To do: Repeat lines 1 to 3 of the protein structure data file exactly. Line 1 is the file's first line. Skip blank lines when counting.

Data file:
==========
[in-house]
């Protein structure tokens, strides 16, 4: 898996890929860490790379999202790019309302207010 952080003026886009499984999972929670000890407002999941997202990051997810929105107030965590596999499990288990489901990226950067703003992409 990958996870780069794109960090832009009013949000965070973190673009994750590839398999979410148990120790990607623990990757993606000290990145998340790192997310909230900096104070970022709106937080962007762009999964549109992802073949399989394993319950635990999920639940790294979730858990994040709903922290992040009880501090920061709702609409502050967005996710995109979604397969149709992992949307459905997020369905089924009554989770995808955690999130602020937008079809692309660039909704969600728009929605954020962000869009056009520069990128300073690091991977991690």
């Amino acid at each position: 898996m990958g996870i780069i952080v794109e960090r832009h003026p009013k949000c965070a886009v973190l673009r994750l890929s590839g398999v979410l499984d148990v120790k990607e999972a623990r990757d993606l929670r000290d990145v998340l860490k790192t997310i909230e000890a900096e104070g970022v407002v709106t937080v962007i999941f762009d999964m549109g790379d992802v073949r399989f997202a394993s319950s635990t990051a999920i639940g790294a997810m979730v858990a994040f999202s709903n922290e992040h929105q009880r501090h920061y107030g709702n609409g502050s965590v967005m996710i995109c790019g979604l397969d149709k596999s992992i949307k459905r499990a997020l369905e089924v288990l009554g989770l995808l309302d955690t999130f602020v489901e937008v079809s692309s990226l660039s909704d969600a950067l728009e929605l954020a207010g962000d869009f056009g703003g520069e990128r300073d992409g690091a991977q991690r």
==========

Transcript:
[in-house]
């Protein structure tokens, strides 16, 4: 898996890929860490790379999202790019309302207010 952080003026886009499984999972929670000890407002999941997202990051997810929105107030965590596999499990288990489901990226950067703003992409 990958996870780069794109960090832009009013949000965070973190673009994750590839398999979410148990120790990607623990990757993606000290990145998340790192997310909230900096104070970022709106937080962007762009999964549109992802073949399989394993319950635990999920639940790294979730858990994040709903922290992040009880501090920061709702609409502050967005996710995109979604397969149709992992949307459905997020369905089924009554989770995808955690999130602020937008079809692309660039909704969600728009929605954020962000869009056009520069990128300073690091991977991690």
């Amino acid at each position: 898996m990958g996870i780069i952080v794109e960090r832009h003026p009013k949000c965070a886009v973190l673009r994750l890929s590839g398999v979410l499984d148990v120790k990607e999972a623990r990757d993606l929670r000290d990145v998340l860490k790192t997310i909230e000890a900096e104070g970022v407002v709106t937080v962007i999941f762009d999964m549109g790379d992802v073949r399989f997202a394993s319950s635990t990051a999920i639940g790294a997810m979730v858990a994040f999202s709903n922290e992040h929105q009880r501090h920061y107030g709702n609409g502050s965590v967005m996710i995109c790019g979604l397969d149709k596999s992992i949307k459905r499990a997020l369905e089924v288990l009554g989770l995808l309302d955690t999130f602020v489901e937008v079809s692309s990226l660039s909704d969600a950067l728009e929605l954020a207010g962000d869009f056009g703003g520069e990128r300073d992409g690091a991977q991690r």